Breathtaking images from Sudan!

This week we have received not only good news and breathtaking images from Sudan but a fresh, hot-of-the-press video surprise … off the back of a bird. Yes, you heard it right!

We had a “helicopter” with us for a couple of weeks that had already taken gorgeous aerial photos of Shaab Jumna and Umbria. You can watch one of the videos here.

The spawning season of the brown-marbled groupers has begun at Shaab Rumi and Sanganeb and as a result, the plateau is swarming with 50-80 groupers all about 50-80cm long.

spawning season of the brown-marbled groupersWe ran into an old buddy at Shaab Rumi again we have been seeing every year for the past 3 years – an enormous weatherworn barracuda. He is especially friendly this year and lets himself to be photographed even from a few centimetres. Voila!

barracuda in SudanAbout 10 grey reef sharks monitor Shaab Rumi, we saw 5 hammerheads in the deep blue and the plateau is truly alive. We have managed to run into a 20-member hammerhead school at Sanganeb and on the south plateau into 2-3 grey reefs and a quite lively marine life, all this matched by excellent visibility.

Sanganeb reef in Sudan
Tip of the week:
What kind of wet suit to bring to Sudan?
In May and June most divers can do with a shorty. Between February and April you are normally good with a 3 or 5mm long suit.

This is where we were this week:

Dive sites in Sudan
OUR LAST-MINUTE OFFER
May 5-12, 2014 *** M/Y Andromeda ***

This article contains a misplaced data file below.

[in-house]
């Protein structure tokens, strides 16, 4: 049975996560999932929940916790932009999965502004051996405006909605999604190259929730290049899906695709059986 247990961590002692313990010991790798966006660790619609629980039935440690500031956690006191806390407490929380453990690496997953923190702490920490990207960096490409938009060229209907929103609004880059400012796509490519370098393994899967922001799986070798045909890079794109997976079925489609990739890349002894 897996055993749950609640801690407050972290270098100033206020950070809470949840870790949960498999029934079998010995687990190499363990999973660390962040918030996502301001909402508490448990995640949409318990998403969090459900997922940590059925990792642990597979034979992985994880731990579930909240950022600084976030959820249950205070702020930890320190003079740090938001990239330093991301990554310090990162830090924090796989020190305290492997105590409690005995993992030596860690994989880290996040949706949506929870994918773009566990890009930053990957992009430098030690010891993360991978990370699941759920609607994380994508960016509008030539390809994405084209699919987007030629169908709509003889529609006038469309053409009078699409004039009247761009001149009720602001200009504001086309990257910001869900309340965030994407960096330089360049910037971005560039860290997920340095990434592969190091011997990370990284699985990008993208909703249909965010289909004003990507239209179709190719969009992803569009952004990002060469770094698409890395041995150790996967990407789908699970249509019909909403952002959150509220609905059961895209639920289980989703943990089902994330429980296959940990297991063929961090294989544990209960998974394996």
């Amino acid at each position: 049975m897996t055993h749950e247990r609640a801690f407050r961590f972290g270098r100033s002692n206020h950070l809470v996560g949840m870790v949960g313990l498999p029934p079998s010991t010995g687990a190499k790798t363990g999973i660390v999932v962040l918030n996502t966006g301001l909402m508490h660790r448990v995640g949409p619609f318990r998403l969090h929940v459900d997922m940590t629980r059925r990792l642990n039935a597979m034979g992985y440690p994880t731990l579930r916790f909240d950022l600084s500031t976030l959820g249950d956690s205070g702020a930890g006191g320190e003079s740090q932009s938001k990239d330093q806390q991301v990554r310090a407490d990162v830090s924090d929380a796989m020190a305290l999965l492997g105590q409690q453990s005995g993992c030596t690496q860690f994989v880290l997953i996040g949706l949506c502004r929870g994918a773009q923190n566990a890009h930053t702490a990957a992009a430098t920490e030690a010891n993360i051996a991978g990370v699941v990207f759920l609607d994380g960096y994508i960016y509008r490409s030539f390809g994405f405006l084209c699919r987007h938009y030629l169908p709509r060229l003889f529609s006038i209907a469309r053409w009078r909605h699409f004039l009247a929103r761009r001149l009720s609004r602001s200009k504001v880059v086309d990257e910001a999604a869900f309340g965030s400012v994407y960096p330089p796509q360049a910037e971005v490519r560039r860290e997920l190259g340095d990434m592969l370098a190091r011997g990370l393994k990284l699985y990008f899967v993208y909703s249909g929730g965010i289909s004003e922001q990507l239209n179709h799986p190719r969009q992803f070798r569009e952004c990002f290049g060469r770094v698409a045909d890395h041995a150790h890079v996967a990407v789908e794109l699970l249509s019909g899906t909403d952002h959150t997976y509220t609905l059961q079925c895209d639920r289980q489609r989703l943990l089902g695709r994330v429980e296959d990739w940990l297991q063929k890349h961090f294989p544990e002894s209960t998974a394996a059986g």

Book by April 30, 2014 over the phone or in e-mail!

If you wish to know more about how to dive in Sudan, click here!
Magyar nyelven: www.redseaboats.hu/szudan/
In English: www.sudan-diving.com
По-русски: www.sudan-diving.ru

Manta, hammerhead, barracuda!

We have had beautiful sunny weather all week long. It was pretty windy the first three days and because of this, we had change the order of the diving plan. We started diving at the southern sites in the itinerary and we were able to follow the entire North itinerary this week too. The water temperatures are rising week by week and visibility is also improving.

Tour date: March 9-16, 2013
Itinerary: Sudan North
Air temperature: 30-35C
Water temperature: 26C
Visibility: 30m

Not having such strong currents this time around, we did not expect to see that much but it seems the constant inhabitants of the hunting grounds just keep on cruising in the direct vicinity of their areas as there was no shortage of sharks this week either and as a bonus, thanks to the calmer waters, we even saw a manta!

Day 1: Sanganeb West; Sanganeb South Plateau; Sanganeb jetty (night dive)
Day 2: Sanganeb South Plateau; Shaab Rumi South Plateau; Precontinent; Precontinent
Day 3: Shaab Rumi South Plateau, Shaab Rumi South Plateau; Shaab Rumi West wall; sailing to Gota Shambaia during the night
Day 4: Abington; Angarosh; Merlo South; Gota Shambaia
Day 5: Qita el Banna; Shaab Suedi Blue Belt; Umbria; night dive in the lagoon
Day 6: Umbira; Umbria

Barracudas and grey reef sharks at Sanganeb – check. Grey reef and hammerhead sharks at Shaab Rumi – check. At Abington 2-3 hammerheads cruised by us in the blue. And at Angarosh we marvelled at the colour grandeur of the pristine coral reefs, nowhere else to be seen in the world. From tiny clown fish to butterfly fish, we were greeted by fish of all possible colour and size. On our way back at Quita El Banna, one of our groups spotted a group of hammerheads and even a manta.